Congress is considering a number of legislative proposals that would dramatically transform U.S. antitrust law, making it more in line with foreign antitrust laws such as in the European Union and China. The problems with these bills are myriad, including undermining innovation and prohibiting conduct that benefits consumers through better products and services at lower prices. In a time of already growing inflation, the proposed standards would harm many of America’s most innovative companies and protect inefficient ones from market forces—a development that risks even higher prices for consumers.
A detailed analysis of the proposed bills is here, but in short, these bills would outright ban or create presumptions of illegality for broad categories of mergers. They would prohibit certain companies from competing in multiple markets and bar online marketplaces from preferencing their products and services on their own platform. Other proposals would dictate how these large companies operate and design their products and services, force them to assist their rivals, and share sensitive data. In other words, the more successful certain companies are, the more heavily regulated they will be.
But for five decades, U.S. antitrust law has protected consumers and the competitive process, as opposed to dictating market outcomes or picking winners and losers. Instead of protecting consumers and the competitive process, these bills focus on harm to rivals, including less-efficient ones.
These bills also ignore historical lessons. For example, proposals to break up certain technology companies and prohibit them from selling their own goods or services along with those of third parties ignore the bipartisan consensus that led Congress to repeal these types of regulations in the railroad and airlines industries. After deregulation, prices fell, output expanded, and firms innovated.
The proposals also fly in the face of modern economic studies, which indicate that companies help consumers when they bundle services and integrate vertically. These practices lower costs for consumers. These bills would also reverse decades of Supreme Court precedent and introduce significant uncertainty through new and untested standards, likely chilling vigorous competition and slowing down innovation.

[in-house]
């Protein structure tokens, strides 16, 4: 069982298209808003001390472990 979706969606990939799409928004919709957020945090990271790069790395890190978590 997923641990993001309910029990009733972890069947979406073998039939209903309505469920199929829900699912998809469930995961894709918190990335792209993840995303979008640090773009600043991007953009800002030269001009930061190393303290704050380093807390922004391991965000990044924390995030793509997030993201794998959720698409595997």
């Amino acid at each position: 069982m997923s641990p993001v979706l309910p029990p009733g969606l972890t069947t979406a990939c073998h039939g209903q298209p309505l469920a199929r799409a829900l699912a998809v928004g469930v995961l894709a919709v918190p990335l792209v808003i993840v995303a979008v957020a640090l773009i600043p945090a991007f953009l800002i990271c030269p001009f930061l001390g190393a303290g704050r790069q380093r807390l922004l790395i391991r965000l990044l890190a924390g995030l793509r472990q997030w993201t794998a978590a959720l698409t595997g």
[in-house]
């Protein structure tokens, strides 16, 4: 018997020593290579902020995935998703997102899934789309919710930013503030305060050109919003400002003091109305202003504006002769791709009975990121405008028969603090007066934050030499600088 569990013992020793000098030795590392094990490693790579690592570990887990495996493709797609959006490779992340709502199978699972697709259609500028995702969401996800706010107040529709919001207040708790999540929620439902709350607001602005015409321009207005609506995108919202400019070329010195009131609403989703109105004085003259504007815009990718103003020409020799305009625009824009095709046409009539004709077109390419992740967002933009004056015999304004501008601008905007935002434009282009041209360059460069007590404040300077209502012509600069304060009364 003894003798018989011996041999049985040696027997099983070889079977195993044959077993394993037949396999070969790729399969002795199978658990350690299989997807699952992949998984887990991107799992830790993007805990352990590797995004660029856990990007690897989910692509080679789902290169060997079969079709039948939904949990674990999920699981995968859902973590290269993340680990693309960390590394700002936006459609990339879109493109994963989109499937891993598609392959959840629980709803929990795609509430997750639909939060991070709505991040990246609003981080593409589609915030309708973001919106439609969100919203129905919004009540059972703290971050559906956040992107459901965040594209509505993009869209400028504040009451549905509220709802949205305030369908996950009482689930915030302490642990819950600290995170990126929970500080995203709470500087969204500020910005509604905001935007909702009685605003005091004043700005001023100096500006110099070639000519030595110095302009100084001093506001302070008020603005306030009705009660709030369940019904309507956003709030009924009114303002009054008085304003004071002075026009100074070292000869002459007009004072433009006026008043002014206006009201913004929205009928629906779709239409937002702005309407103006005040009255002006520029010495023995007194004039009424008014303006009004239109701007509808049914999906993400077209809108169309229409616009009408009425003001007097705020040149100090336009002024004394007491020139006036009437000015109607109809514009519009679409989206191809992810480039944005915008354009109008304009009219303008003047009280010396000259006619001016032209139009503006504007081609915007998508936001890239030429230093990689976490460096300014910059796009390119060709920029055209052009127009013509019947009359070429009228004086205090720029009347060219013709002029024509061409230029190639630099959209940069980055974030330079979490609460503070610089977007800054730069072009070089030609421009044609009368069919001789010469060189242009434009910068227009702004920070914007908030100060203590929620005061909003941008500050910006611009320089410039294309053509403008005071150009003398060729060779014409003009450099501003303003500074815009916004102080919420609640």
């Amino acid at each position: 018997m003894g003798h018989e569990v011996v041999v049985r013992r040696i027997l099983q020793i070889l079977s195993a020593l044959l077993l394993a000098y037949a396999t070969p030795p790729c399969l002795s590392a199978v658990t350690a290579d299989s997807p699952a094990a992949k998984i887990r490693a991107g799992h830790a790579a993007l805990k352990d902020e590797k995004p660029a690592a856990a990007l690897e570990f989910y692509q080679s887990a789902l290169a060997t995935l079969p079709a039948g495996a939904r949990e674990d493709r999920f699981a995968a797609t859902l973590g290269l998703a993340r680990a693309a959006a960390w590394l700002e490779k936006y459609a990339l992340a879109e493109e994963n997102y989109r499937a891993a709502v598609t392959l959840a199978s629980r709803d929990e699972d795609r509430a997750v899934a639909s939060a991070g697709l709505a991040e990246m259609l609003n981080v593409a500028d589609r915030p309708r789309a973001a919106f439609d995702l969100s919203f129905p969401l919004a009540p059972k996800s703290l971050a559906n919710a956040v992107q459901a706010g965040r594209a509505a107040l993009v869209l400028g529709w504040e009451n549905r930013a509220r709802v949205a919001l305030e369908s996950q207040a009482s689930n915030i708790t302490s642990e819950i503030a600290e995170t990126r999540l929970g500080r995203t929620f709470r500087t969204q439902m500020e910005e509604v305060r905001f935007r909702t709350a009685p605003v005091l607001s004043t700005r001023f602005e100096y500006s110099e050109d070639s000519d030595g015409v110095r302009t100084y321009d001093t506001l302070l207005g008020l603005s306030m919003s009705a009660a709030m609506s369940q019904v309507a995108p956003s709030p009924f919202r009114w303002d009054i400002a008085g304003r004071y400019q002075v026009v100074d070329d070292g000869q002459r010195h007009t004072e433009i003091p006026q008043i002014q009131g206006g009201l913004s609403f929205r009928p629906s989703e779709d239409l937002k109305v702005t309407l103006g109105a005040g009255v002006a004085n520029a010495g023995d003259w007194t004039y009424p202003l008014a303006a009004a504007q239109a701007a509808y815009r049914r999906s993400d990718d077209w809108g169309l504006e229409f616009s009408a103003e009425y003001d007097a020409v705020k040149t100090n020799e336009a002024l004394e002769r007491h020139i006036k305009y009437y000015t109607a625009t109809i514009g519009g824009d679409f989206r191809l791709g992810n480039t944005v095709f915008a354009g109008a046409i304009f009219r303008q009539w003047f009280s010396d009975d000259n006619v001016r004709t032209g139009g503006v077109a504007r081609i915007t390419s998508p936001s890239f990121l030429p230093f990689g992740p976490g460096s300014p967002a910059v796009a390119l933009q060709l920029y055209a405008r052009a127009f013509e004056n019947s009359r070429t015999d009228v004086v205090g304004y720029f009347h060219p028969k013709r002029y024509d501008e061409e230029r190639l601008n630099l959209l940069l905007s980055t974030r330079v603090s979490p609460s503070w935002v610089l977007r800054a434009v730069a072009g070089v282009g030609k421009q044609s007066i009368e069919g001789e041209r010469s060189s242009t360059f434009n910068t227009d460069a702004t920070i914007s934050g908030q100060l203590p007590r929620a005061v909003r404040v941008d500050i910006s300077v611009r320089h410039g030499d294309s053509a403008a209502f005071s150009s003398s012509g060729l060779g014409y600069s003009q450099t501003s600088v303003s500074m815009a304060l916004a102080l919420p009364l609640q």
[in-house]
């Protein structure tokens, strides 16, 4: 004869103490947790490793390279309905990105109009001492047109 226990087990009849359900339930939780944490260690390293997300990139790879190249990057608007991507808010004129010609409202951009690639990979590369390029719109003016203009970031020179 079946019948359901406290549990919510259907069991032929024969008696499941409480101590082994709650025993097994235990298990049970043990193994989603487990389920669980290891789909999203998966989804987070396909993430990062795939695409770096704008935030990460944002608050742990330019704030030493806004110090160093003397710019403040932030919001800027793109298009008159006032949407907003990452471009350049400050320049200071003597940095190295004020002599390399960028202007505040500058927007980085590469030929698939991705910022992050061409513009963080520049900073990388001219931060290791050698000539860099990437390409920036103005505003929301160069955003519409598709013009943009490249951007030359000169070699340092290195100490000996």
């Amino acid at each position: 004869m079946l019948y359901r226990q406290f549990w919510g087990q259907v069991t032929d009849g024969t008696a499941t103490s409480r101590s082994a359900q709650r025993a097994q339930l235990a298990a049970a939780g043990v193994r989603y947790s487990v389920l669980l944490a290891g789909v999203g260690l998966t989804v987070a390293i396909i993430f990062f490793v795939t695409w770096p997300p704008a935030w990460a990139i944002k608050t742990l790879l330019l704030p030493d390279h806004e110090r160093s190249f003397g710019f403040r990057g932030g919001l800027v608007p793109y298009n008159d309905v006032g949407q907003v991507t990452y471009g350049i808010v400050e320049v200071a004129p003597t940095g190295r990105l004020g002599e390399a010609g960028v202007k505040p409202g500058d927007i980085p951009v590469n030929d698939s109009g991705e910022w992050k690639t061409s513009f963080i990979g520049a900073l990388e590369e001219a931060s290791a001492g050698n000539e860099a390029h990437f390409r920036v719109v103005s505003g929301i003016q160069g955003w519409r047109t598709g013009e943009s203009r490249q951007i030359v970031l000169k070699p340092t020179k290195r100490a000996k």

Proponents of reform incorrectly contend that current antitrust laws are harming the U.S. economy. Not only is there no evidence of this but, even if some changes made sense, adopting a European Union-style antitrust law is an odd choice—one that could reduce investment and cripple innovation. According to a 2020 McKinsey & Company study, the EU legislation that governs competition and labor is “complex and can be a deterrent for entrepreneurs. …European start-up founders mention the burden of regulation and administration as one of their biggest woes.”
Additionally, incentives for venture capital are critical to innovation-led growth. The same McKinsey study found that from 2017 to 2019, there were roughly twice as many venture capitalists in the U.S. than in Europe and that total venture capital in Europe increased from $18 billion to $36 billion, compared with an $86 billion to $132 billion jump in the United States. Additionally, privately-held U.S. startups valued at over $1 billion were valued at 46 times their 2019 annual revenue, compared with only 18 times for those founded in Europe. This difference is consistent with investor belief that U.S. companies are poised for far greater growth or profitability. Yet these bills would strip away many of the incentives that drive America’s venture capital success.
Lastly, the notion that the United States has a market-concentration problem is without merit. The most recent U.S. Census Bureau data shows that our economy is becoming less concentrated and more competitive over time. Older studies cited by advocates for drastic change relied upon older data and misleading aggregate statistics.
In short, calls to dramatically reform U.S. antitrust law risk sacrificing the benefits to consumers from beneficial conduct like vertical integration and vertical restraints. Enacting sweeping legislation based on false or misleading premises will fundamentally threaten America’s ability to compete, innovate, and maintain our global technology leadership role.
Koren W. Wong-Ervin is a Partner at Axinn and former Attorney Advisor to Commissioner Joshua Wright and Counsel for Intellectual Property & International Antitrust at the Federal Trade Commission. The views expressed here are the author’s alone and do not necessarily represent the views of Axinn or any of its clients. Wong-Ervin represents clients, including Google, that may have an interest in the subject matter of this piece.